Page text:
|November 23, 2020
— China has launched a spacecraft to the moon in an attempt to do something that has not been achieved in almost 45 years — return lunar samples to Earth.
The Chang'e 5 mission lifted off on a Long March 5 rocket from the Wenchang Satellite Launch Center on Hainan Island, located in the South China Sea, on Monday (Nov. 23) at 3:30 p.m. EST (2030 GMT or 4:30 a.m. local on Nov. 24).
The mission is targeting a moon landing in the Mons Rümker region of Oceanus Procellarum ("Ocean of Storms"), a previously unexplored area on the Earth-facing or near side. It is expected to operate for one lunar day (two weeks) on the surface, during which it will collect up to 4.4 pounds (2 kilograms) of lunar regolith — soil and small moon rocks — from a depth up to 6.5 feet (2 meters).
The Chang'e 5 spacecraft is comprised of a lander, an ascent vehicle, an orbiter and a reentry capsule. The four-legged lander is equipped with a coring drill and a robotic arm to collect the lunar samples, which will be placed into container on the ascent vehicle. The lander also has a panoramic camera, a regolith-penetrating radar and a mineralogical spectrometer.
Once the sampling activities on the moon's surface are complete, the ascender will lift off and dock with the service module in lunar orbit. The collected samples will then be transferred to the reentry capsule before the service module propels the spacecraft back towards Earth.
On approach to the planet, the capsule will separate from the service module to perform a high-speed atmospheric skip reentry. The capsule will then parachute to a touchdown in the Siziwang Banner in Inner Mongolia, near where the Shenzhou astronaut missions have landed, on or about Dec. 15.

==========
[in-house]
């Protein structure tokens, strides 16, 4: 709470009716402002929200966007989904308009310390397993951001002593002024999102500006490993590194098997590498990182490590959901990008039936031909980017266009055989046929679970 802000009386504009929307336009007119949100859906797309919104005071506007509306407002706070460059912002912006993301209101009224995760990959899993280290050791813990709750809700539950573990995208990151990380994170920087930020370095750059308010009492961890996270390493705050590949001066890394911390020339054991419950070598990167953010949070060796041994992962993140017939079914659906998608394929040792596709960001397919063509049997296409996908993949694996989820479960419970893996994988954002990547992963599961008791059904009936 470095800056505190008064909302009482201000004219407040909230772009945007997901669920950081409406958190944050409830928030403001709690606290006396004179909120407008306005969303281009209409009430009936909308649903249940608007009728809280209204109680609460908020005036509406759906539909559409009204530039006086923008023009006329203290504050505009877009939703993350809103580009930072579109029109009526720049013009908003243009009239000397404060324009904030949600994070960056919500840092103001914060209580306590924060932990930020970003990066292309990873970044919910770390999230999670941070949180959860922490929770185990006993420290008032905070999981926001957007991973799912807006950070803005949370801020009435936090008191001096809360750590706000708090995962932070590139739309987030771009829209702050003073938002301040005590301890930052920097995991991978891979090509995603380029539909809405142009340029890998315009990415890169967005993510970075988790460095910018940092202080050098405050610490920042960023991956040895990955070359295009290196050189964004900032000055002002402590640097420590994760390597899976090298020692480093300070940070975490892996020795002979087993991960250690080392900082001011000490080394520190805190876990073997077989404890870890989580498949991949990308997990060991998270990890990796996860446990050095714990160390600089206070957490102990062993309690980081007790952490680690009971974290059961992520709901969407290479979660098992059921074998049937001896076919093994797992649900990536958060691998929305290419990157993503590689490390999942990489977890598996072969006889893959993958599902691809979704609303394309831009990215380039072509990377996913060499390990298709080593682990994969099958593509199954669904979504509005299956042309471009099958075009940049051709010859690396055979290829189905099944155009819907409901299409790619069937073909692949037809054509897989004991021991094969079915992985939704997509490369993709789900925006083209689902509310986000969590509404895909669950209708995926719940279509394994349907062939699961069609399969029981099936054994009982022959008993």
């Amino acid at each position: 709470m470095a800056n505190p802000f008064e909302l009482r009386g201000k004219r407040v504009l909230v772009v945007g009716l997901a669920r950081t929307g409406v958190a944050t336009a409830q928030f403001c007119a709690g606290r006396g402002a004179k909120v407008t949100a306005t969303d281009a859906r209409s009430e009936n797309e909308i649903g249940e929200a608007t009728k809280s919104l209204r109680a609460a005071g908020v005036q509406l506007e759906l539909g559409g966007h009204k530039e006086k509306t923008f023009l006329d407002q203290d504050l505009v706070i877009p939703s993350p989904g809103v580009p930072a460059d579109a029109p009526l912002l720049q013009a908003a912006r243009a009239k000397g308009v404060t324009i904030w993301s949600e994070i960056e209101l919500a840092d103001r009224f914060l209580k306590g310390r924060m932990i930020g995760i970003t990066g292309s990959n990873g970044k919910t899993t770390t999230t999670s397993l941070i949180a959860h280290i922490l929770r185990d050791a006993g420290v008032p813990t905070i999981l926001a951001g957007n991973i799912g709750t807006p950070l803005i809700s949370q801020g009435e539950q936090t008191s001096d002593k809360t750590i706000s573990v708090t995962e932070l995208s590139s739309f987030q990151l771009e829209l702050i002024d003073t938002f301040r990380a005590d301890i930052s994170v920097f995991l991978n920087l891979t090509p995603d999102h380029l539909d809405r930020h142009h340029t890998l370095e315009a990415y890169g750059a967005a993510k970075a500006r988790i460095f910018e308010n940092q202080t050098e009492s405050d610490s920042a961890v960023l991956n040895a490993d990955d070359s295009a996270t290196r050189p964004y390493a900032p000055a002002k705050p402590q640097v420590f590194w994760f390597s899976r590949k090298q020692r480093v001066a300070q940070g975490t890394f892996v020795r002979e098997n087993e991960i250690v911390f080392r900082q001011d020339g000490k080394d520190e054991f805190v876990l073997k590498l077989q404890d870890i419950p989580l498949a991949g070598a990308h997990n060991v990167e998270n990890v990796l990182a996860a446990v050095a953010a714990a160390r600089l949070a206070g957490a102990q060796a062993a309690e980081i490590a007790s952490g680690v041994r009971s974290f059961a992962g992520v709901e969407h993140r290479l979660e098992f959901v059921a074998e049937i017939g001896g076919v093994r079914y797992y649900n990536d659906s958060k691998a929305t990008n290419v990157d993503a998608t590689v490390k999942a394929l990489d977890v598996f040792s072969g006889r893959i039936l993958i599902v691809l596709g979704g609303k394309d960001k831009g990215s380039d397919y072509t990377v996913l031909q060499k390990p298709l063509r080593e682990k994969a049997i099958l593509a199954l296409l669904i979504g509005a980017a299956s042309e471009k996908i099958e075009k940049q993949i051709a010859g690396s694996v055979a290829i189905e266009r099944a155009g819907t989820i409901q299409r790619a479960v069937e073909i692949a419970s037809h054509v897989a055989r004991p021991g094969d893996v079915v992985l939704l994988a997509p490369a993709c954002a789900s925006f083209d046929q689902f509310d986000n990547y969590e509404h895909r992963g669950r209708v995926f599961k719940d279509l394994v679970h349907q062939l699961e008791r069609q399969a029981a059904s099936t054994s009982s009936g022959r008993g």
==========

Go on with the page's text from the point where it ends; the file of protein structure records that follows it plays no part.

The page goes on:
Chang'e 5 — named after the moon goddess from Chinese mythology — is the sixth mission in the Chinese Lunar Exploration Program (CLEP), which the country established in 2003 to ultimately land Chinese astronauts on the moon. Prior to Chang'e 5, the CLEP missions included two orbital missions, two landers with rovers and a test mission (Chang'e 5-T1) that demonstrated the ability to return a spacecraft from lunar orbit.
When the Chang'e 5 lander touches down on the moon, it will mark the first time that China has had two active missions on the lunar surface. The Chang'e 4 mission, which achieved the first-ever landing on the far side of the moon in 2019, continues to operate in the Von Kármán crater on the South Pole-Aitken basin.
If Chang'e 5 is successful in collecting samples and returning them to Earth, it will mark the first such mission to do so since the former Soviet Union's Luna 24 mission, which retrieved 6 ounces (170.1 grams) of moon material in August 1976.
In total, there have been nine missions prior to Chang'e 5 that have returned moon rocks and lunar soil, including six Apollo missions launched by the United States and three Soviet Luna missions. The twelve NASA astronauts who walked on the moon brought back a total of 842 pounds (382 kg) of lunar samples between 1969 and 1972.
The Chang'e 5 samples are expected to be the youngest pieces of the moon to be returned for study. Mons Rümker is an isolated volcanic formation located in the northwest part of the moon, where the geological record dates to 1.21 billion years ago. By comparison, the Apollo astronauts gathered material that was dated to 3.1 to 4.4 billion years old.
"With Chang'e 5, China has launched an effort to join the U.S. and the former Soviet Union in obtaining lunar samples. We hope China shares its data with the global scientific community to enhance our understanding of the moon like our Apollo missions did and the Artemis program will," NASA said in a statement.
The European Space Agency (ESA) is supporting the Chang'e 5 mission by tracking the spacecraft as it departs and returns to Earth, as well as by providing an on-call back-up for China's ground stations.
The Chang'e 5 lunar samples will be stored at the Chinese Academy of Sciences' National Astronomical Observatory of China in Beijing, with a small cache to be held elsewhere as a precaution. China plans to put some of the samples on public display, but it is not yet clear if any of it will be sent outside of the country, whether for exhibit or for study.
|China's Long March 5 rocket topped with the Chang'e 5 spacecraft launches on the country's first attempt to collect and return samples from the surface of the moon, on Monday, Nov. 23, 2020. (CCTV) China's Chang'e 5 spacecraft, from the top, lunar ascent vehicle, lunar lander, reentry capsule and service module, as seen being prepared for launch. (CNSA)